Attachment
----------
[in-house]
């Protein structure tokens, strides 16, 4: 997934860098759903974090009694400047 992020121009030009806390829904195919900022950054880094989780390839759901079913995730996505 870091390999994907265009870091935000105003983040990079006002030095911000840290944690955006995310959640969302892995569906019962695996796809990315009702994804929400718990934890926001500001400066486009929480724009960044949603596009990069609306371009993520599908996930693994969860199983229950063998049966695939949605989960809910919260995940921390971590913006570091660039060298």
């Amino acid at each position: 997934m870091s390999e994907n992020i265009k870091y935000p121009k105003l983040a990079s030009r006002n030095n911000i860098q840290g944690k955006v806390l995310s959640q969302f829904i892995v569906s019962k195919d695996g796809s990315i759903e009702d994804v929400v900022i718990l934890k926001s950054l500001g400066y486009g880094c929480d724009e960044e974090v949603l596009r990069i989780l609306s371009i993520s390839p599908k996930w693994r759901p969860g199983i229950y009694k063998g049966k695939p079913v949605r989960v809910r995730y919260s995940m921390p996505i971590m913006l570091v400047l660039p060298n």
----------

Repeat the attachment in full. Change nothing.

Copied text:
[in-house]
């Protein structure tokens, strides 16, 4: 997934860098759903974090009694400047 992020121009030009806390829904195919900022950054880094989780390839759901079913995730996505 870091390999994907265009870091935000105003983040990079006002030095911000840290944690955006995310959640969302892995569906019962695996796809990315009702994804929400718990934890926001500001400066486009929480724009960044949603596009990069609306371009993520599908996930693994969860199983229950063998049966695939949605989960809910919260995940921390971590913006570091660039060298």
């Amino acid at each position: 997934m870091s390999e994907n992020i265009k870091y935000p121009k105003l983040a990079s030009r006002n030095n911000i860098q840290g944690k955006v806390l995310s959640q969302f829904i892995v569906s019962k195919d695996g796809s990315i759903e009702d994804v929400v900022i718990l934890k926001s950054l500001g400066y486009g880094c929480d724009e960044e974090v949603l596009r990069i989780l609306s371009i993520s390839p599908k996930w693994r759901p969860g199983i229950y009694k063998g049966k695939p079913v949605r989960v809910r995730y919260s995940m921390p996505i971590m913006l570091v400047l660039p060298n």